SEATTLE — Six months after federal officials chastised Shell Oil for its faulty offshore drilling operations in the Arctic, the company has yet to explain what safeguards it has put in place or when it plans to resume exploring for oil in the vulnerable region.
Shell’s 2012 return to offshore Arctic exploration after a generation away was marred by high-profile problems, including hefty fines for polluting the air and a drilling rig that ran aground. The company canceled its 2013 drilling season, and its 2014 operations are in question.
The Interior Department is scheduled to unveil a set of tightened safeguards for offshore Arctic drilling before the end of the year, regulations whose need is underscored by Shell’s difficulties.
The rules are already having an effect on companies’ decisions about operating in the region next year. ConocoPhillips has announced that it will not drill in the Chukchi Sea in 2014 because of “the uncertainties of evolving federal regulatory requirements.”
Concerns remain about whether those federal standards will be stringent enough and whether drilling in America’s most promising new oil frontier even makes sense. The Beaufort and Chukchi seas have the potential to produce 500,000 barrels of oil each day, but they also nurture whales, walruses, seals and polar bears.
“If we don’t do this right, we are opening America’s Arctic to catastrophic industrial disasters,” said Jim Ayers, former director of the Exxon Valdez Oil Spill Trustee Council, who helped review the 2010 Deepwater Horizon oil spill in the Gulf of Mexico for the U.S. Coast Guard.
The Arctic is home to some of the most extreme weather conditions in the world. It is covered in ice for eight to nine months each year and cloaked in darkness for a third of that time. The closest Coast Guard base is nearly 1,000 miles away.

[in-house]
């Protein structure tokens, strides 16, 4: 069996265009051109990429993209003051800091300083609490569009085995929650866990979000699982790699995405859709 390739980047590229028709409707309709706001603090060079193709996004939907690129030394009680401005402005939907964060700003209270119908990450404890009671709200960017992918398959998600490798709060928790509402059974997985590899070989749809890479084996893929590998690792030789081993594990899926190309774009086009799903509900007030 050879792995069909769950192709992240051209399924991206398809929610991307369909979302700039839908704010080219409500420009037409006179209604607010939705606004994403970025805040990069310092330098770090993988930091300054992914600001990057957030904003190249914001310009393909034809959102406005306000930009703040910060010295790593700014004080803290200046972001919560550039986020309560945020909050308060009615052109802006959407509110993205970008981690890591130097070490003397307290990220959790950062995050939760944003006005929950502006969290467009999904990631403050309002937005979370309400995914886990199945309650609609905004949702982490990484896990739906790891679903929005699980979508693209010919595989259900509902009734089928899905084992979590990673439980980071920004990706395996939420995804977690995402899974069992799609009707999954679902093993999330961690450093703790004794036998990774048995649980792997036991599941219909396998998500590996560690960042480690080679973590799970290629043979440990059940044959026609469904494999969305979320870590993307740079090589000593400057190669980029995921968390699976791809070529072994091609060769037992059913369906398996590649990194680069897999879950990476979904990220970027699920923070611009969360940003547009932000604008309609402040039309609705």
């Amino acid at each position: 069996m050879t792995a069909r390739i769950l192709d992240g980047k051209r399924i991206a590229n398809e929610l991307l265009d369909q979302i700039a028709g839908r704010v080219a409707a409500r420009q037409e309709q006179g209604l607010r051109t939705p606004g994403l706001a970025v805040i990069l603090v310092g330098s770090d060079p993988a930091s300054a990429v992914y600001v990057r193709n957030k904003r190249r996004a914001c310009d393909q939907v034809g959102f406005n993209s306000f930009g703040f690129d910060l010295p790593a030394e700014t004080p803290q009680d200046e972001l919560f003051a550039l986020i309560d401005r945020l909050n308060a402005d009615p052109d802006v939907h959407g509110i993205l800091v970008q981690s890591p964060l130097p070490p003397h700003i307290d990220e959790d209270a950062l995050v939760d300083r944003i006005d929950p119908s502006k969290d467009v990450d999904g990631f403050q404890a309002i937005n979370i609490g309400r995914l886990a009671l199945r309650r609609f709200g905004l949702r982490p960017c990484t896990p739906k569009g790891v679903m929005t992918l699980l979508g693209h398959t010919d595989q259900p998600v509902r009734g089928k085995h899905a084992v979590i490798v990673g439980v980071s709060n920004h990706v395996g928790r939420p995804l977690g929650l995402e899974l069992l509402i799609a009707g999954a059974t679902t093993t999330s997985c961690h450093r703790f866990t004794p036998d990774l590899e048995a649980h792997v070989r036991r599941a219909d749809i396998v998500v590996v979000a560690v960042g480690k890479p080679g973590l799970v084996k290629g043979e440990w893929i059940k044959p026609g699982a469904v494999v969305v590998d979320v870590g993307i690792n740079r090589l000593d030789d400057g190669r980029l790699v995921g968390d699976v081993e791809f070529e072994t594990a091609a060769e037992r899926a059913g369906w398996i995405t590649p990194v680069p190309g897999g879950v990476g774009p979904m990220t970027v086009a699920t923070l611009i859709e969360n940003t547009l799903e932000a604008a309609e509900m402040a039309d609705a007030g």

Struggling native Inuit communities depend on the area’s wildlife for survival. An oil spill in the remote region could rapidly escalate into disaster.
This week, the Pew Charitable Trusts released a lengthy analysis laying out what safeguards the group believes should be in place before any company drills in the region.
Offshore drilling should be seasonal, the report recommended, limited to a warm-weather window in which drilling rigs and spill-response systems could operate effectively before conditions deteriorated and ice impeded any potential cleanup.
Equipment should be “Arctic class,” able to withstand the region’s extreme conditions, the group said. Spill-response machinery and crews should be staged locally so that cleanup does not depend on equipment housed thousands of miles away.
“Right now, there are no regulations specific to the Arctic,” said Marilyn Heiman, director of the U.S. Arctic Program at Pew, noting that many federal drilling standards are the same whether a company is operating in the balmy Gulf of Mexico or the frigid Beaufort Sea.
“When the gulf spill happened [in 2010], they stopped cleaning up oil at 6-foot seas and when it was dark,” Heiman said. “In the Arctic, there are 20-foot seas, and, come November, it’s dark all day.”
Curtis Smith, a spokesman for Shell, declined to comment on the Pew recommendations and would not discuss his company’s progress on fulfilling federal demands that stemmed from the official review of its 2012 drilling season.
He also would not say whether Shell planned to resume oil exploration in the Arctic in 2014. Shell has spent nearly $5 billion preparing to drill in the Beaufort and Chukchi seas.
“Our future plans for offshore Alaska will depend on a number of factors,” Smith said in an email, “including the readiness of our rigs and our confidence that lessons learned from the 2012 operating season have been fully incorporated.”
The Interior Department’s March report on Shell’s 2012 drilling season concluded that the company’s “difficulties have raised serious questions regarding its ability to operate safely and responsibly in the challenging and unpredictable conditions” offshore in Alaska.
Among the demands that the government made before allowing Shell to drill again was that the company complete a third-party audit of its management systems.
An Interior Department spokesman said Tuesday that the agency had not received a completed audit and that Shell had not submitted an application to drill in 2014.
“Shell’s problems in 2012 are yet another example of what we already knew: Companies are not prepared to drill for oil in the Arctic Ocean,” said Michael LeVine, Pacific senior counsel for the environmental group Oceana.
“The federal government has an obligation as a steward of our ocean resources to take a step back and fundamentally rethink whether to allow offshore oil and gas activities in the Arctic Ocean and, if so, under what conditions,” he said. “Improved safety and operating standards are a good first step, but they are not sufficient.”